11. 11. Felbamate The main mode of action Blocks the NMDA receptors and voltage-gated calcium channels and also modulates sodium-channel conductance, but has no effect on GABA receptors. Antiepileptic effect and clinical use Felbamate is restricted to patients with severe partial epilepsy or Lennox-Gastaut syndrome who do not respond to other medications. This limited usage is because of the small but definitive risk of aplastic anemia and hepatic failure. Adverse effects and toxicity Common adverse effects include insomnia, weight loss, nausea, decreased appetite, dizziness, fatigue, ataxia, and lethargy. Topiramate The main mode of action Exerts an inhibitory effect on sodium conductance. Enhances GABA by unknown mechanisms. Inhibits the AMPA subtype glutamate receptor. Weak inhibitor of carbonic anhydrase. Antiepileptic effect and clinical use It also has been effective in drug-resistant generalized epilepsies as adjunctive therapy, including: Juvenile myoclonic epilepsy, Absence seizures Generalized tonic-clonic seizures Lennox-Gastaut syndrome. Adverse effects and toxicity 1) The most common adverse effects of topiramate include ataxia, impairment of concentration, confusion, dizziness, fatigue,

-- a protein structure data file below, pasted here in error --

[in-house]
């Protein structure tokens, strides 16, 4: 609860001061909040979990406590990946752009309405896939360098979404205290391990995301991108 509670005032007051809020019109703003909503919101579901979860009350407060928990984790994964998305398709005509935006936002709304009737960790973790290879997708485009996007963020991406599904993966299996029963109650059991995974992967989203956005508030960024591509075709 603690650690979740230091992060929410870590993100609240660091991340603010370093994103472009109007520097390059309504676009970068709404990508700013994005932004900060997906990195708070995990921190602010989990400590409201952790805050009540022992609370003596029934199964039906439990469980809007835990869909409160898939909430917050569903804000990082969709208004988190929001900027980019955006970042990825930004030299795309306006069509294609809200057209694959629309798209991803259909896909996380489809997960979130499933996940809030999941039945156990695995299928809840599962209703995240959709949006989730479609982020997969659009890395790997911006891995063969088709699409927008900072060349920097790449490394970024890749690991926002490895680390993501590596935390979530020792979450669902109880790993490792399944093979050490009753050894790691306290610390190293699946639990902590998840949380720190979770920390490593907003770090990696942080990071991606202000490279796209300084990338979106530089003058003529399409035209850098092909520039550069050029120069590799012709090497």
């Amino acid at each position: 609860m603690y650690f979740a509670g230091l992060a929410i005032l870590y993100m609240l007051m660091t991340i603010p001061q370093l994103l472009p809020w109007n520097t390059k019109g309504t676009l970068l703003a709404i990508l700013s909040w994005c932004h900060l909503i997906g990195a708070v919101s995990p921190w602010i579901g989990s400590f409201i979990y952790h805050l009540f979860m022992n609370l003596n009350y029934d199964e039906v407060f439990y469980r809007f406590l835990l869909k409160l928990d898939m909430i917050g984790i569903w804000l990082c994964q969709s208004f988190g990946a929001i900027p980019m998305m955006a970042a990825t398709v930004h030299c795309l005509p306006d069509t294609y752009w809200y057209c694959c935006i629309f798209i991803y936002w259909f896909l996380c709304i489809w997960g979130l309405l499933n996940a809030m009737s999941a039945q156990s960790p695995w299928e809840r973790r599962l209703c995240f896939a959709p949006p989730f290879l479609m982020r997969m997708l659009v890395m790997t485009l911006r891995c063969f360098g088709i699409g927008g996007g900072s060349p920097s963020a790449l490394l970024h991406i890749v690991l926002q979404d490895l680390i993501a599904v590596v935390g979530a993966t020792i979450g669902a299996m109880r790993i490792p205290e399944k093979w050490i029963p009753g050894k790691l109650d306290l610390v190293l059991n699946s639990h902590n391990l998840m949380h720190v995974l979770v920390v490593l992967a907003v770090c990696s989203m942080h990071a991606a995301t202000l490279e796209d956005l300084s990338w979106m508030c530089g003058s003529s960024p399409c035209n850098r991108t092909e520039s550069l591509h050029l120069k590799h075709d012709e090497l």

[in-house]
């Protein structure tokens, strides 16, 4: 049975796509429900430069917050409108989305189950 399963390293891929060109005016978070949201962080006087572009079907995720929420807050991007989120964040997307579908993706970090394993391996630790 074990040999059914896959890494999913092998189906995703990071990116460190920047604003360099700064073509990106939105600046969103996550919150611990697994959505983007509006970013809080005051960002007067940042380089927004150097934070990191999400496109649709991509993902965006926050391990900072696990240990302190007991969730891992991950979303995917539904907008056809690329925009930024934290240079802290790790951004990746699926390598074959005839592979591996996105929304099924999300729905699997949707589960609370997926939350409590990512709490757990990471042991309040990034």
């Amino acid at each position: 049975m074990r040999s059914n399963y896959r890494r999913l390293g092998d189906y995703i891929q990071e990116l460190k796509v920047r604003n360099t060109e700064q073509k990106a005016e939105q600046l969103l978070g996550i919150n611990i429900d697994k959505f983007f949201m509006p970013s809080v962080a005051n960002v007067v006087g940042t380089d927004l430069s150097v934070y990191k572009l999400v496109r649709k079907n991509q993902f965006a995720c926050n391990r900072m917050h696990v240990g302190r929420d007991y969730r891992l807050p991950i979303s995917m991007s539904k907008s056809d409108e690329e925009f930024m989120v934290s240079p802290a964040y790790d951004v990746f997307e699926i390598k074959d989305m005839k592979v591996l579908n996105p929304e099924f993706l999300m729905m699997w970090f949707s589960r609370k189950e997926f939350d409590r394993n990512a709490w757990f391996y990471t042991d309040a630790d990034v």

12. 12. paresthesia in the extremities, somnolence, disturbance of memory, depression, agitation, and slowness of speech. 2) The most common adverse effects in children are somnolence, anorexia, fatigue, and nervousness. 3) The drug causes weight loss in many patients, sometimes more than 10 kg, an effect that may lead to discontinuation. The weight loss appears to be related to appetite suppression. 4) No idiosyncratic severe reactions or allergic rashes have been reported. No hepatotoxicity, hematologic toxicity, serious GI toxicity, or cardiotoxicity have been documented. 5) Recently, acute myopia with angle-closure glaucoma has been reported as a rare adverse event associated with topiramate. Levetiracetam The main mode of action Levetiracetam (LEV) is a piracetam derivative. The mechanism of action is unknown. However, LEV inhibits Ca2+ release from the IP3-sensitive stores which could explain some of LEV's antiepileptic properties. Antiepileptic effect and clinical use The results suggest that LEV might have a significant effect in generalized epilepsies. In March, 2007 it was approved by the FDA for primary generalized tonic-clonic seizures in adults and children aged 6 years and older. Adverse effects and toxicity The most significant adverse effects are somnolence, asthenia, and dizziness. LEV has no strong tendency to exacerbate seizures, unlike this paradoxical effect recorded in some patients treated with other AEDs.